The Handoff: Your Week in Infectious Disease News – 1/6/17

As infectious diseases evolve, it can be challenging to stay current with the latest research. The Handoff is a weekly roundup of the most important news and updates covering the diagnosis and treatment of infectious diseases. Keep your finger on the pulse of infectious diseases with The Handoff.

Vox thinks that 2017 will be the year of CRISPR: scientists weigh in on “the most exciting ways” they might one day change the world using gene-editing technology.

–Influenza activity has picked up since the start of the season in October 2016. The predominant strain appears to be influenza A viruses, H3N2 in particular.

–The Bill and Melinda Gates Foundation has thrown its support behind Intarcia Therapeutics to aid the development of preventative HIV medications that can be administered to patients through a delivery pump.

–Cynthia Leifer, PhD, an associate professor of microbiology and immunology at Cornell University recently published a piece in The Pharmaceutical Journal highlighting the surprising positive results of public fear and science skepticism surrounding vaccines.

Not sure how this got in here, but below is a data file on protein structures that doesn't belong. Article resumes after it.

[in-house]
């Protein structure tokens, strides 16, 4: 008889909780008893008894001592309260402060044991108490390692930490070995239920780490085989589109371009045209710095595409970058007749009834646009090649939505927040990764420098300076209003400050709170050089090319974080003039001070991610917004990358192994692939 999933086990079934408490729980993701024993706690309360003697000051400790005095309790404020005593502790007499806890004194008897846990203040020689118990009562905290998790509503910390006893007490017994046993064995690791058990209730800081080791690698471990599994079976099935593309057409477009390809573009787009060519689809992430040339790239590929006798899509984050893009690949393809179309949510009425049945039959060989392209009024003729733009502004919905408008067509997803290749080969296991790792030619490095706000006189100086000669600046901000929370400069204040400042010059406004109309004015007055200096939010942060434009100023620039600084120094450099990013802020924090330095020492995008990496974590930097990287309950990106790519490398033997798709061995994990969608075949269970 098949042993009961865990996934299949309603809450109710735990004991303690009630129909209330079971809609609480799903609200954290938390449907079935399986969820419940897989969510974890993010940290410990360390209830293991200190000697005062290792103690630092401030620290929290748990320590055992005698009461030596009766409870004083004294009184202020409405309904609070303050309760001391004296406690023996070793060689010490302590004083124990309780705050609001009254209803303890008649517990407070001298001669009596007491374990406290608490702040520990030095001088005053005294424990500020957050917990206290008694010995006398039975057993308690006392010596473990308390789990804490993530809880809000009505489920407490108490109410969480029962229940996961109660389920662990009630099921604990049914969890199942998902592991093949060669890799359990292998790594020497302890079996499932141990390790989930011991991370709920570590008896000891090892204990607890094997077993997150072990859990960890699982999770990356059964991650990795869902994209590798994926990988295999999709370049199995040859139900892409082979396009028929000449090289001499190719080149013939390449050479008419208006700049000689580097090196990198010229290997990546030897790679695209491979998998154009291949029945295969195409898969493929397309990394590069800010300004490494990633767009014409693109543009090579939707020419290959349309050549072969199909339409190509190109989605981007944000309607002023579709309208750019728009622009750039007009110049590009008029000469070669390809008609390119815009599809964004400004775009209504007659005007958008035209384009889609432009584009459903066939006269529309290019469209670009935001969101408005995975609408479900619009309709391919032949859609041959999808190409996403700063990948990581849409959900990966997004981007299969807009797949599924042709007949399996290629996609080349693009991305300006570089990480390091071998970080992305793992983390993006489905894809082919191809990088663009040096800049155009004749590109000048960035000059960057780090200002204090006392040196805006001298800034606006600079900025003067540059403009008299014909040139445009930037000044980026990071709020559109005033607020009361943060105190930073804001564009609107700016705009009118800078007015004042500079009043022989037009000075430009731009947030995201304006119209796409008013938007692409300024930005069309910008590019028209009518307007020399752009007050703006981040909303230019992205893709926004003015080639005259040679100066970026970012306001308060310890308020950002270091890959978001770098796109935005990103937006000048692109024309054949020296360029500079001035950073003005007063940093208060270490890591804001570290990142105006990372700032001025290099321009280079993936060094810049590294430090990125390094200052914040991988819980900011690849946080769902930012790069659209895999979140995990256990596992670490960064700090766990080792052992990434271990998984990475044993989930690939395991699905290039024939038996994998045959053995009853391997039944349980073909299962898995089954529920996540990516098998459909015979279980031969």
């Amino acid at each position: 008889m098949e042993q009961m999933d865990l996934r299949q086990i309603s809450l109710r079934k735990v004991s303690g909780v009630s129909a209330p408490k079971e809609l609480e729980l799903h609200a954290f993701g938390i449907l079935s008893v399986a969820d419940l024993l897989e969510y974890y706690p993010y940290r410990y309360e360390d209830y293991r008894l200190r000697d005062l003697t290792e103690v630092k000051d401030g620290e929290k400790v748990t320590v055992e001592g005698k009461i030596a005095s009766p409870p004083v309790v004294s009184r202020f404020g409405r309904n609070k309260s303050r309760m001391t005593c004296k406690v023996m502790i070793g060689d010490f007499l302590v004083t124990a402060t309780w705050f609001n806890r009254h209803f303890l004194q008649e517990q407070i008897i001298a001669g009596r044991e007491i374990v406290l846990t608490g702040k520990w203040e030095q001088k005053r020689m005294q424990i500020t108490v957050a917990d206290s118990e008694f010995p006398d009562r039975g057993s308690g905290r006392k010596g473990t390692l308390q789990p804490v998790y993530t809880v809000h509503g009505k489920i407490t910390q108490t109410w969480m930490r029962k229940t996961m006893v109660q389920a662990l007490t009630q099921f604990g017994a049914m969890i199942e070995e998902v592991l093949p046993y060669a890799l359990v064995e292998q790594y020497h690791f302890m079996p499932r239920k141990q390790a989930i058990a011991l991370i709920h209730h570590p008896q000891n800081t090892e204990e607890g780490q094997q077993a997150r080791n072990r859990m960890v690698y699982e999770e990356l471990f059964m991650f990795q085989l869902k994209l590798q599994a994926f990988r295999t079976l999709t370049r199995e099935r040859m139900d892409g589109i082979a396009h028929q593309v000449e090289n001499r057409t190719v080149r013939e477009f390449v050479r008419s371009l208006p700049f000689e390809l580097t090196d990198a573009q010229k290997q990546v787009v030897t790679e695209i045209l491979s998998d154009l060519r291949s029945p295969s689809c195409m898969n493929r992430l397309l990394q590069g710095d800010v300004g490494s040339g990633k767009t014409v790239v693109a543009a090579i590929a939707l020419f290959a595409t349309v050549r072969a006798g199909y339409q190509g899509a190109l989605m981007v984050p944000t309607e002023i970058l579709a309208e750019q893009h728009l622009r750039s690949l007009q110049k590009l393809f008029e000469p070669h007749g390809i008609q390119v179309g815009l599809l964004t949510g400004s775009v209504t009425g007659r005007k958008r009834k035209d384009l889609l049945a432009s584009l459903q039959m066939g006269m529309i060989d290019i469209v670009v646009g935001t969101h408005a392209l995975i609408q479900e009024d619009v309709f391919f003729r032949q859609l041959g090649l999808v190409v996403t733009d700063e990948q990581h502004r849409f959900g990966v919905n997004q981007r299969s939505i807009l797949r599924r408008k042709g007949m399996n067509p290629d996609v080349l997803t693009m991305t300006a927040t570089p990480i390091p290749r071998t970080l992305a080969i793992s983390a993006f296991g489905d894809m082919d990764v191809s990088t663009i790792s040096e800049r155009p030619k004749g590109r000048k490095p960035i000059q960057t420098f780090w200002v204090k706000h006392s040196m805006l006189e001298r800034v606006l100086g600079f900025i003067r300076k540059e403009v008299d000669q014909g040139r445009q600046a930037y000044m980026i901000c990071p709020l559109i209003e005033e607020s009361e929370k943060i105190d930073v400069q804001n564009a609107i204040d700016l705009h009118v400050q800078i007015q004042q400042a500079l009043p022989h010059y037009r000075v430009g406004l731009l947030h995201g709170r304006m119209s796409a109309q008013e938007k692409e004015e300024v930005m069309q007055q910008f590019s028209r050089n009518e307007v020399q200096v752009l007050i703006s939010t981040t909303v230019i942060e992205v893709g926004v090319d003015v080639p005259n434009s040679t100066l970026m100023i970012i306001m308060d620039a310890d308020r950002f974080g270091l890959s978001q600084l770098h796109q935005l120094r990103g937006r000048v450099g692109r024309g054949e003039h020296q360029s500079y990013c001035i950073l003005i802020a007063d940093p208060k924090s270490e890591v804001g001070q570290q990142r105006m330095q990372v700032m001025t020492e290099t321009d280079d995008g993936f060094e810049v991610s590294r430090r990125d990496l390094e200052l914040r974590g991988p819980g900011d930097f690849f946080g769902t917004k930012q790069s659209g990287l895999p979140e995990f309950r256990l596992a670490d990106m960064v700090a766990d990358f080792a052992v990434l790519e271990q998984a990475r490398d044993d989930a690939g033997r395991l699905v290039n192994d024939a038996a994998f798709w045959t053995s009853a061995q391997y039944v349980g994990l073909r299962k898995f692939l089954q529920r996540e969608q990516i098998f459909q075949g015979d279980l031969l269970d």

–Clinicians at Massachusetts General Hospital performed a 5-hour surgery to implant a hepatitis C virus (HCV)-negative patient with a liver from a HCV-positive donor. The procedure—one of the first of its kind—is a result of a “severe shortage of donated organs.” The Boston Globe reports.

–A Washington Post writer chronicles her long road to pneumonia recovery, and looks in to why it takes patients with pneumonia so long to bounce back.   

–Texas A&M AgriLife has received a $10 million, 5-year grant from the CDC to establish the Western Gulf Coast Center of Excellence for Vector-Borne Diseases. The center’s goal is to “proactively find ways to stop the spread of vector-borne diseases,” according to a press release.

–A government-commissioned review of antimicrobial resistance in the United Kingdom has estimated that 10 million lives a year and $100 trillion economic output will be at risk by 2050, due to the rise of antibiotic-resistant infections. 

–In other antibiotic resistant bacterial news, superbugs continue to become “more sophisticated,” according to a report in Tech Times. An article in The Guardian questions whether or not 2017 will be “the year we take drug-resistant superbugs seriously.”

–The National Cervical Cancer Coalition (NCCC) is reminding the public that January is Cervical Health Awareness Month—and that human papillomavirus (HPV) is easily preventable through the HPV vaccine.